One by one, the local universities are moving to online classes. My husband works for one of them, and he will still be at work, there just won’t be many students. I am watching my conference speaking schedule dwindle, and businesses, churches, and schools all over the country have difficult decisions to make.
Please keep these decision-makers and leaders in your prayers.
I believe it is time for Christians to take action. I beg you to stop arguing about whether or not covid 19 little more than a media frenzy. Instead, look around you at the people who have already been impacted – even in ways beyond illness. Please stop posting that covid 19 is not as fatal as other illnesses and instead say a prayer of thanks that it is not. Move away from the abstract crowd of social media and, instead, look toward your neighbor.
If you find yourself stressed over the events surrounding this illness, take time to pray, thank God for your blessings, ask for His protection, and ask what He would have you do. When we focus on others, we find our purpose and anxiety diminishes. Anxiety has no ground to stand on when we are thinking of others, and when we see evidence of how God uses each of us to care for each other.
The Church is in a unique position to serve during an event such as this. We have a distinctive kind of fellowship, which means we gather together to worship a shared God and to care for each other. We have a structure in place that allows us to serve with little cost or preparation. We are at least somewhat aware of people’s needs for their work and family situations. We can begin to predict who could benefit from a phone call, someone to run errands, or meals brought in.
Here are some situations to consider:
Check on caregivers. This situation includes two people who are likely more susceptible to the effects of this illness. A phone call a few times a week would provide a brief respite for the caregiver, and an offer to run errands will give the assurance that someone who cares knows their needs.
Check on your elderly who live alone. They may have questions about what is safe. They may put off getting groceries or going to doctor appointments in order to avoid contamination.
Check on the types of employment people have. Those who work low wage jobs are at risk of losing work. They often do not have sick leave and will not be able to work from home. When people live from paycheck to paycheck, even a week off of work can be devastating. Churches can support the local food pantry as these organizations will be taxed beyond capacity.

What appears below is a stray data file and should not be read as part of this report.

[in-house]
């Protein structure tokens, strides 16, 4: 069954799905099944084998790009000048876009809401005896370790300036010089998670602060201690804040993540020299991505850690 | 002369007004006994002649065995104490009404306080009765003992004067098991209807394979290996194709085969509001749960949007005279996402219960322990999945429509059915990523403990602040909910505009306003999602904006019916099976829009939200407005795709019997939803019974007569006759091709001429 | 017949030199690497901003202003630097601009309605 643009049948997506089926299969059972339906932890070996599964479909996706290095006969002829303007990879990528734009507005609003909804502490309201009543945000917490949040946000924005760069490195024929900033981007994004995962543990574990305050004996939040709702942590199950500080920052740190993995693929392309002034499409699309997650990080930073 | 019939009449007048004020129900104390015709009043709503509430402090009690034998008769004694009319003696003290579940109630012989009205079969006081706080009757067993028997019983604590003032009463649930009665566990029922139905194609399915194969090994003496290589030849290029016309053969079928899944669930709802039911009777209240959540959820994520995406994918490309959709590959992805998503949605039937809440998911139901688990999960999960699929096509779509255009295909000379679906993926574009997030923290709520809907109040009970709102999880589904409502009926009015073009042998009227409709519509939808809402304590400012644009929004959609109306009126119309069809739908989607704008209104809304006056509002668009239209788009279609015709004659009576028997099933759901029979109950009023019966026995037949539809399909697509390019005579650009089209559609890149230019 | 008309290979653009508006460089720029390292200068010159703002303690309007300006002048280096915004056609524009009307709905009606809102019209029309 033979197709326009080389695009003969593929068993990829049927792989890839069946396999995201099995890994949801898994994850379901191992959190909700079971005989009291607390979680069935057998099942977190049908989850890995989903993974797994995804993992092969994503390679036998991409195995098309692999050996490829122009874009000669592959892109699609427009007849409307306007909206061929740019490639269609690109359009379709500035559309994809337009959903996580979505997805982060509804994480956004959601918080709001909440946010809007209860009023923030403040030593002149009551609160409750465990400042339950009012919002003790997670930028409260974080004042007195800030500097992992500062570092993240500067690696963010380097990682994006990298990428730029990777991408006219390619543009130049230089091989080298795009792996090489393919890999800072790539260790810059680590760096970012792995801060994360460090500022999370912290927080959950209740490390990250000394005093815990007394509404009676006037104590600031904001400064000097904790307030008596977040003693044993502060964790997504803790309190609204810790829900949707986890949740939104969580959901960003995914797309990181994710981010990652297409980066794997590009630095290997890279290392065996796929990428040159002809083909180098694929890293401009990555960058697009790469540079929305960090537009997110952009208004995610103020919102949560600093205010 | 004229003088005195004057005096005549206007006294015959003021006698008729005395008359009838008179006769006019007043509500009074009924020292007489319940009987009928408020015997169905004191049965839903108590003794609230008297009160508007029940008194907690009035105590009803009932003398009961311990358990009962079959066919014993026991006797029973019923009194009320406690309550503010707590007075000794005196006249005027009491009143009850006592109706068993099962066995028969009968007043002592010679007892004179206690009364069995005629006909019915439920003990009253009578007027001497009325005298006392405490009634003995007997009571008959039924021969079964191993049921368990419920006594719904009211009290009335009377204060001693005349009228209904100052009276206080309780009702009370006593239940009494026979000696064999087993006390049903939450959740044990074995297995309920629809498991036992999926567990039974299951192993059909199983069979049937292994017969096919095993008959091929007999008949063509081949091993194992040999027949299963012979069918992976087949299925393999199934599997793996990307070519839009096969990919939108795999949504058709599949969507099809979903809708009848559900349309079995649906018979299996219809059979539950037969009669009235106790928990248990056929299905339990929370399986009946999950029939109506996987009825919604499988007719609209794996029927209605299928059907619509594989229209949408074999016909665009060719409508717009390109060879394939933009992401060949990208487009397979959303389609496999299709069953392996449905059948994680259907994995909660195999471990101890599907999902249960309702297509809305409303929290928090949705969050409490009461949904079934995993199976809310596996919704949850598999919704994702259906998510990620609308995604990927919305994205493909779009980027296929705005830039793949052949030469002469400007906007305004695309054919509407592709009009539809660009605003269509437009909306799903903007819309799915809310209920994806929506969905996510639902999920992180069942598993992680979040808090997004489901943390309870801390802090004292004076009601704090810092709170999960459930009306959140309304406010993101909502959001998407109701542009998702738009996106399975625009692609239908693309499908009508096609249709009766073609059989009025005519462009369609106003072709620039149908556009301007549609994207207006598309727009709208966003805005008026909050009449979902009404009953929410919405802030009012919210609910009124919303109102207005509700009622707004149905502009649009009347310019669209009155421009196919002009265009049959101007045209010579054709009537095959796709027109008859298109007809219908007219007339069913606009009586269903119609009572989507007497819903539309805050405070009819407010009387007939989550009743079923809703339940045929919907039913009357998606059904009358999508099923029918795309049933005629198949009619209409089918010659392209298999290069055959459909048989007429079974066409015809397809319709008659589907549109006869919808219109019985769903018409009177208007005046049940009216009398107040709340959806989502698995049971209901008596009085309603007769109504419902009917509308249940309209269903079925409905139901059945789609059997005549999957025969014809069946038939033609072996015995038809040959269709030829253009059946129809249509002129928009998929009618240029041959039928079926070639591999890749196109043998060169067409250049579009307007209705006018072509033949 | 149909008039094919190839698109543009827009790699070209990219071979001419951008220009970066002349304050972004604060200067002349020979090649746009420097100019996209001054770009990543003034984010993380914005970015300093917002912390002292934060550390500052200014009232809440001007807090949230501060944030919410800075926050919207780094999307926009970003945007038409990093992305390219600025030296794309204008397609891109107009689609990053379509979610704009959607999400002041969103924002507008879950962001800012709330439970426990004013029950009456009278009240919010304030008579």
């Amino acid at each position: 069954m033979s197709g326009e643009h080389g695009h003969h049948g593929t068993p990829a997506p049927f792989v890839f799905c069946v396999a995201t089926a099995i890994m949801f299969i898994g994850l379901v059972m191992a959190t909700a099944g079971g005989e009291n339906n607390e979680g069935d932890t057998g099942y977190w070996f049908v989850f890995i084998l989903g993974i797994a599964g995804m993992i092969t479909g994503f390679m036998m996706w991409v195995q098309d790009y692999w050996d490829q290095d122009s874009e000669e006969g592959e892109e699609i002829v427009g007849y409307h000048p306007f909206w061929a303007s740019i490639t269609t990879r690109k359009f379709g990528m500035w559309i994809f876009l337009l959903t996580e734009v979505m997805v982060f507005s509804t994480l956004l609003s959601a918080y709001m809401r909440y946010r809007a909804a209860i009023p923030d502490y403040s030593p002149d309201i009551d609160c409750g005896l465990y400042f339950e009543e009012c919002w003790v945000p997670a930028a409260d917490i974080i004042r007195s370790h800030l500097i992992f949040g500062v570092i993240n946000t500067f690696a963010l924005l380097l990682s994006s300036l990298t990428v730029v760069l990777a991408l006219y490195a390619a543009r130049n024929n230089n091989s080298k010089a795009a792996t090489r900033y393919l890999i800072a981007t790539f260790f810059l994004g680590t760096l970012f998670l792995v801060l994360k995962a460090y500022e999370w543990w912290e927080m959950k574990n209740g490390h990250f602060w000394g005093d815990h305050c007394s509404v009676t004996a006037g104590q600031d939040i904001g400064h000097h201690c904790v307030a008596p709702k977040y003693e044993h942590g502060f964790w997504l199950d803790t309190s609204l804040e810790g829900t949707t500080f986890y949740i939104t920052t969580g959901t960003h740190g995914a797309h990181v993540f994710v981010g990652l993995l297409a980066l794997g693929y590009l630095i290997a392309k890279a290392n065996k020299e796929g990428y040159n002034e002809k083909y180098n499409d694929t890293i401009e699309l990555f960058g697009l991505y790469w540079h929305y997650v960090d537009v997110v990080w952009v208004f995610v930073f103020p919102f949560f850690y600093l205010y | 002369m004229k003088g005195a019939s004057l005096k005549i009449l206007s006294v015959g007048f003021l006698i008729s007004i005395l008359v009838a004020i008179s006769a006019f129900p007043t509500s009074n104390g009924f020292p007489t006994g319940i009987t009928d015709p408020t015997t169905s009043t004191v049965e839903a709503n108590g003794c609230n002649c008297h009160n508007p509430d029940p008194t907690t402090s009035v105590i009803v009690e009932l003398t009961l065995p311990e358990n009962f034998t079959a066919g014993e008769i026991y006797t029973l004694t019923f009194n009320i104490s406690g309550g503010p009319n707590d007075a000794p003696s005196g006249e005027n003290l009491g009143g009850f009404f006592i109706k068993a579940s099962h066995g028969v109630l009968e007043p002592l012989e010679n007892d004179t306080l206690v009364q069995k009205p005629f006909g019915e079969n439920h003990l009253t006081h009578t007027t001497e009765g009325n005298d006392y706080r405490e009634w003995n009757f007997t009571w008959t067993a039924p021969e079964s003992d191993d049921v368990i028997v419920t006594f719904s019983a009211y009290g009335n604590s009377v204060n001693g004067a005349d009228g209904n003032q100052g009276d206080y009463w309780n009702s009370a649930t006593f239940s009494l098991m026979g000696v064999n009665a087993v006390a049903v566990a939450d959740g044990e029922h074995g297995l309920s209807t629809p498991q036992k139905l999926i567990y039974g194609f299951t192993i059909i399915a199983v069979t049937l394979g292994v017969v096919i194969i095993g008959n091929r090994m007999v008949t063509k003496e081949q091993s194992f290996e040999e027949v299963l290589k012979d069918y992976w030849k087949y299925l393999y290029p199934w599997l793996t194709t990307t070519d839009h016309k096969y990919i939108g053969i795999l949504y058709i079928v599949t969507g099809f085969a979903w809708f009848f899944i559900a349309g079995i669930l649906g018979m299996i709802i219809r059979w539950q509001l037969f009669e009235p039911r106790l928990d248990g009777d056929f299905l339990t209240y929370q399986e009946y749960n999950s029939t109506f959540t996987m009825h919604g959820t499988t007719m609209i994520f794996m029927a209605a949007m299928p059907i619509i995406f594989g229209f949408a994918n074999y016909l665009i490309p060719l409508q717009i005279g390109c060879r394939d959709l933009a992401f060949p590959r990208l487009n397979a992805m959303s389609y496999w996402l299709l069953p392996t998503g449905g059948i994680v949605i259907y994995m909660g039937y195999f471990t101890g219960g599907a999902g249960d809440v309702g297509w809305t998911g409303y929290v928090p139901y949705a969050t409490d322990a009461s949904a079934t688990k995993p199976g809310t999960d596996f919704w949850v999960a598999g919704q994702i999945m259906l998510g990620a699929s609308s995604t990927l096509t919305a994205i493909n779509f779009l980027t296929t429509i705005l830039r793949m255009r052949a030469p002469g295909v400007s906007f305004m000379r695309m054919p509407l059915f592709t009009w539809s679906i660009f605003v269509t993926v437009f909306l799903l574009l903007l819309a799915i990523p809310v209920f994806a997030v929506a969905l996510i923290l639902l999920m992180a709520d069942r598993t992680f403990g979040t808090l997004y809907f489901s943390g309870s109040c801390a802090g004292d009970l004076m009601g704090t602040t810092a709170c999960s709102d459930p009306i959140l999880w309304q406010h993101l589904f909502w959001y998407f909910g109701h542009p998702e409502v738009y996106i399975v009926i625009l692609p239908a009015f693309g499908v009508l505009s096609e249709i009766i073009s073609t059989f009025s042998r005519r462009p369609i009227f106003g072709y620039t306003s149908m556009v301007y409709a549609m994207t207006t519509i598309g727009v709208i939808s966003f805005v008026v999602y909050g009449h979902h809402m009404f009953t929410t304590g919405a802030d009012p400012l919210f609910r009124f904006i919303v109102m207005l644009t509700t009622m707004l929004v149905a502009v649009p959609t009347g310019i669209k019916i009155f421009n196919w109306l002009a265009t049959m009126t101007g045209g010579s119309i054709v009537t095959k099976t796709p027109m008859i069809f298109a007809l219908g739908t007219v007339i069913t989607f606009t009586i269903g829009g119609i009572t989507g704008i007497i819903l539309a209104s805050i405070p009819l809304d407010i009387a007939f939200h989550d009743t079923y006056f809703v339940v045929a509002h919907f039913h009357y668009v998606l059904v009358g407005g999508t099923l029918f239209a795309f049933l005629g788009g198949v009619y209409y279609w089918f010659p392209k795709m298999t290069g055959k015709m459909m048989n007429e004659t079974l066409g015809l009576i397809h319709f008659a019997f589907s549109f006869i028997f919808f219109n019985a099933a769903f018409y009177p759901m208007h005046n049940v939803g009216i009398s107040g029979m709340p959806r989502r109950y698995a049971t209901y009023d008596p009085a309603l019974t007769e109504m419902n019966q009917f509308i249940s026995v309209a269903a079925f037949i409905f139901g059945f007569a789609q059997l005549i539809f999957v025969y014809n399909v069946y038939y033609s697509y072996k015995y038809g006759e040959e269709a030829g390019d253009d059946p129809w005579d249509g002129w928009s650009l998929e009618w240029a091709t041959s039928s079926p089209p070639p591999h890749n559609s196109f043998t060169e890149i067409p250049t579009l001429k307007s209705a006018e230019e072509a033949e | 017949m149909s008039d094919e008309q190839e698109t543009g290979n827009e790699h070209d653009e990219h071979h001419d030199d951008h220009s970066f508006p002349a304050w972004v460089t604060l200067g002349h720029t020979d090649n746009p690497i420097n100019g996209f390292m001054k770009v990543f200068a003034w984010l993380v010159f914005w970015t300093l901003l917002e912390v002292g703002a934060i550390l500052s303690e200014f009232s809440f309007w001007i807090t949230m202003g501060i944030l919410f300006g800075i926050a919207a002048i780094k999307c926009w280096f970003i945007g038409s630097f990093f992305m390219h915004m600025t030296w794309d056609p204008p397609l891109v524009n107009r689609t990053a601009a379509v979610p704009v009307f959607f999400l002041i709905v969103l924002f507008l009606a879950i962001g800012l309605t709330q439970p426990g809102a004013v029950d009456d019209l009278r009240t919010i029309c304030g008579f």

Check on single-parent families. They may have no options for childcare when schools close. Perhaps some of these families can be matched with others who can provide care.
Check on people who work in the healthcare industry. They will likely bear the burden of extra work. We are used to doing meals for people who are ill, but those who work long hours to make up for shortages may need this kind of help, too.
Take a look at the neighborhood of your church. How can your membership reach out and care for those who live near? Encourage each member to check their block for people who might need help.
Each of these actions is an opportunity to share the Gospel, with or without words. We are being asked to isolate ourselves to reduce the spread of the virus, but we need not isolate ourselves from caring for others. Our God is an all-powerful, all-loving God. He has this situation in hand. Focus on Him and the work He sets before us.
We do God’s work because of the faith He has placed in our hearts. May the grace of a God-given faith bless you in ways you cannot imagine.
However, I consider my life worth nothing to me; my only aim is to finish the race and complete the task the Lord Jesus has given me – the task of testifying to the good news of God’s grace. Acts 20:24
by Kim Marxhausen
Weary Joy: The Caregiver's Journey
by Kim Marxhausen
available at Concordia Publishing Houseand Amazon